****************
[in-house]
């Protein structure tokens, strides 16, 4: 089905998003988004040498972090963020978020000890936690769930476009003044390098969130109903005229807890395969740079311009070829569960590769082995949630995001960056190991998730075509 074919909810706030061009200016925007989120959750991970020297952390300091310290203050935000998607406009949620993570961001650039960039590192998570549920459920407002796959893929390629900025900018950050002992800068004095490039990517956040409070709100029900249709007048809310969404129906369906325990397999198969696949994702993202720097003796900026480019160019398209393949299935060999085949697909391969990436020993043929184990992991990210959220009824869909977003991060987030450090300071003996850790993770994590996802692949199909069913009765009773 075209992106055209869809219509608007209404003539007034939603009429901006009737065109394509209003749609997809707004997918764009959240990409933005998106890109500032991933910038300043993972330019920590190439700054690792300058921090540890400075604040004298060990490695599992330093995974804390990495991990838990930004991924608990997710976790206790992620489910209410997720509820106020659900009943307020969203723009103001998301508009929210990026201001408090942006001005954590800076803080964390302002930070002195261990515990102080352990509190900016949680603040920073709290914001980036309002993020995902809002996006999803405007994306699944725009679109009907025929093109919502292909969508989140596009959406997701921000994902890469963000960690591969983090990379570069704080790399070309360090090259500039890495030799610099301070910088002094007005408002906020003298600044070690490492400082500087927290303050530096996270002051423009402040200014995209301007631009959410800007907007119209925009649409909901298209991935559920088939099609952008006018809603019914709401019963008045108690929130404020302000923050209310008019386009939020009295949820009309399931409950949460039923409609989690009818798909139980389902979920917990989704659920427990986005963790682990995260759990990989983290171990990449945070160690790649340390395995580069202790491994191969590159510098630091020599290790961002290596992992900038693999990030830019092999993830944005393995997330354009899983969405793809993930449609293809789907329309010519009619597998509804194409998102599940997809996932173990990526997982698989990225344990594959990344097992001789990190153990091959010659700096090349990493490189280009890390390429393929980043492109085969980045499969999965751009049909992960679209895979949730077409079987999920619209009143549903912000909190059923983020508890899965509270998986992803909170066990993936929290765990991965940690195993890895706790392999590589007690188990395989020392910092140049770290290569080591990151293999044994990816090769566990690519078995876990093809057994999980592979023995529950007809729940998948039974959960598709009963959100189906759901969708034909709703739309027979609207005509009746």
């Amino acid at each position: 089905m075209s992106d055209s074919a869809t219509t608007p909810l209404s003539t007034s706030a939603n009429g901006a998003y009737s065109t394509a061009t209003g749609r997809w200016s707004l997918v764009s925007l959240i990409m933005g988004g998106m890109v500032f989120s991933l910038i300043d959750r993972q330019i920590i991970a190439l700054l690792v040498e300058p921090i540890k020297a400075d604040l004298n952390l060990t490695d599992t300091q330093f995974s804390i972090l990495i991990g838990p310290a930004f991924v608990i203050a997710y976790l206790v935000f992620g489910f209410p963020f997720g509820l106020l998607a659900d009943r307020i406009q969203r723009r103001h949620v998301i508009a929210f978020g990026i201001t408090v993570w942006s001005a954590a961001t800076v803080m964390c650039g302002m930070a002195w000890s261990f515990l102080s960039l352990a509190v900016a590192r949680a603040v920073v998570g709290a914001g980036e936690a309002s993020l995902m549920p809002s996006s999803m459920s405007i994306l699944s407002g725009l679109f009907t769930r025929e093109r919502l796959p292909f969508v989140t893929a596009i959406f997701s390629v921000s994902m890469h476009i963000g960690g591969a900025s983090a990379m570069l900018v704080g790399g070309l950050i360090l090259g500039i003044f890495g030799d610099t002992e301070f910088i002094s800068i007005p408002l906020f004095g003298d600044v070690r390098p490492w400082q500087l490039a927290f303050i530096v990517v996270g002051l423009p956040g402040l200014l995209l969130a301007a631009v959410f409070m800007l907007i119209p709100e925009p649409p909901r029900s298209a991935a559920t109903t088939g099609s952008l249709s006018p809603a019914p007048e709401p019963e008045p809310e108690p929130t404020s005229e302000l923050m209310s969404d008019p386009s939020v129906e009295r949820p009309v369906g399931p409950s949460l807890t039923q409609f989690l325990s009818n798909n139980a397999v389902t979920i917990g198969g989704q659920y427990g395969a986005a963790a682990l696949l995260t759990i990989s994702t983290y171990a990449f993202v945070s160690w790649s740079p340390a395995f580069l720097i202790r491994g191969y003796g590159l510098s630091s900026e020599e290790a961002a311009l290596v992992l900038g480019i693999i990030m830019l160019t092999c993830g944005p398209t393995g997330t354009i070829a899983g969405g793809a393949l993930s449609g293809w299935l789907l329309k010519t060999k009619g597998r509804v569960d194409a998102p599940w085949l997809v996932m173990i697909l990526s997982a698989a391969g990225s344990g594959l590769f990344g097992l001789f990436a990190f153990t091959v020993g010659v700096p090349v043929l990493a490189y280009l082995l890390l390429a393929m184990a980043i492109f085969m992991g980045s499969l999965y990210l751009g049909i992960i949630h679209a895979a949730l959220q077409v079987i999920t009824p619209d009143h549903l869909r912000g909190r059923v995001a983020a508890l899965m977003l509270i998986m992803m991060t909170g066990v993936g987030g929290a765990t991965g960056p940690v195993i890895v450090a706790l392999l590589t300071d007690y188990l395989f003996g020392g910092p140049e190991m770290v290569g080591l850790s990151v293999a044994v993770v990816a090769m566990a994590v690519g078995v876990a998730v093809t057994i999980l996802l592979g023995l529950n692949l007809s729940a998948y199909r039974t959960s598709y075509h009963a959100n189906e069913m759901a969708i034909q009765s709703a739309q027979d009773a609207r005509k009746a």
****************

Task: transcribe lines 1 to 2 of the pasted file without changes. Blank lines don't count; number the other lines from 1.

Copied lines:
[in-house]
């Protein structure tokens, strides 16, 4: 089905998003988004040498972090963020978020000890936690769930476009003044390098969130109903005229807890395969740079311009070829569960590769082995949630995001960056190991998730075509 074919909810706030061009200016925007989120959750991970020297952390300091310290203050935000998607406009949620993570961001650039960039590192998570549920459920407002796959893929390629900025900018950050002992800068004095490039990517956040409070709100029900249709007048809310969404129906369906325990397999198969696949994702993202720097003796900026480019160019398209393949299935060999085949697909391969990436020993043929184990992991990210959220009824869909977003991060987030450090300071003996850790993770994590996802692949199909069913009765009773 075209992106055209869809219509608007209404003539007034939603009429901006009737065109394509209003749609997809707004997918764009959240990409933005998106890109500032991933910038300043993972330019920590190439700054690792300058921090540890400075604040004298060990490695599992330093995974804390990495991990838990930004991924608990997710976790206790992620489910209410997720509820106020659900009943307020969203723009103001998301508009929210990026201001408090942006001005954590800076803080964390302002930070002195261990515990102080352990509190900016949680603040920073709290914001980036309002993020995902809002996006999803405007994306699944725009679109009907025929093109919502292909969508989140596009959406997701921000994902890469963000960690591969983090990379570069704080790399070309360090090259500039890495030799610099301070910088002094007005408002906020003298600044070690490492400082500087927290303050530096996270002051423009402040200014995209301007631009959410800007907007119209925009649409909901298209991935559920088939099609952008006018809603019914709401019963008045108690929130404020302000923050209310008019386009939020009295949820009309399931409950949460039923409609989690009818798909139980389902979920917990989704659920427990986005963790682990995260759990990989983290171990990449945070160690790649340390395995580069202790491994191969590159510098630091020599290790961002290596992992900038693999990030830019092999993830944005393995997330354009899983969405793809993930449609293809789907329309010519009619597998509804194409998102599940997809996932173990990526997982698989990225344990594959990344097992001789990190153990091959010659700096090349990493490189280009890390390429393929980043492109085969980045499969999965751009049909992960679209895979949730077409079987999920619209009143549903912000909190059923983020508890899965509270998986992803909170066990993936929290765990991965940690195993890895706790392999590589007690188990395989020392910092140049770290290569080591990151293999044994990816090769566990690519078995876990093809057994999980592979023995529950007809729940998948039974959960598709009963959100189906759901969708034909709703739309027979609207005509009746």